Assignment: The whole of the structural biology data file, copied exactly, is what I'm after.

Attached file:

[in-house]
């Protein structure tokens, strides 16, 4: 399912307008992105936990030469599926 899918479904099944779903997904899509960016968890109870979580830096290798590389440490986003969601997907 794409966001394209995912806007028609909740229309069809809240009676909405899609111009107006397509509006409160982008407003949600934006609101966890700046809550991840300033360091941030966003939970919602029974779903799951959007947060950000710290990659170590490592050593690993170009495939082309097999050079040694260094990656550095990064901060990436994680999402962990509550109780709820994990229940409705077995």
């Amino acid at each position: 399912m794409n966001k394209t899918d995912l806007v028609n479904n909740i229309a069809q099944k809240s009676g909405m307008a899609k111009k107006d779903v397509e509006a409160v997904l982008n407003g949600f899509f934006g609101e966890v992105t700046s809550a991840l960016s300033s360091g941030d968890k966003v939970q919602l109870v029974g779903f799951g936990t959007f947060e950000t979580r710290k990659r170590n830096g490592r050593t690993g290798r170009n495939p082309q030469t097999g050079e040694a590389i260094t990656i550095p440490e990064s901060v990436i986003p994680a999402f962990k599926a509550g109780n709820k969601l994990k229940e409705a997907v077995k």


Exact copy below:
[in-house]
């Protein structure tokens, strides 16, 4: 399912307008992105936990030469599926 899918479904099944779903997904899509960016968890109870979580830096290798590389440490986003969601997907 794409966001394209995912806007028609909740229309069809809240009676909405899609111009107006397509509006409160982008407003949600934006609101966890700046809550991840300033360091941030966003939970919602029974779903799951959007947060950000710290990659170590490592050593690993170009495939082309097999050079040694260094990656550095990064901060990436994680999402962990509550109780709820994990229940409705077995």
């Amino acid at each position: 399912m794409n966001k394209t899918d995912l806007v028609n479904n909740i229309a069809q099944k809240s009676g909405m307008a899609k111009k107006d779903v397509e509006a409160v997904l982008n407003g949600f899509f934006g609101e966890v992105t700046s809550a991840l960016s300033s360091g941030d968890k966003v939970q919602l109870v029974g779903f799951g936990t959007f947060e950000t979580r710290k990659r170590n830096g490592r050593t690993g290798r170009n495939p082309q030469t097999g050079e040694a590389i260094t990656i550095p440490e990064s901060v990436i986003p994680a999402f962990k599926a509550g109780n709820k969601l994990k229940e409705a997907v077995k």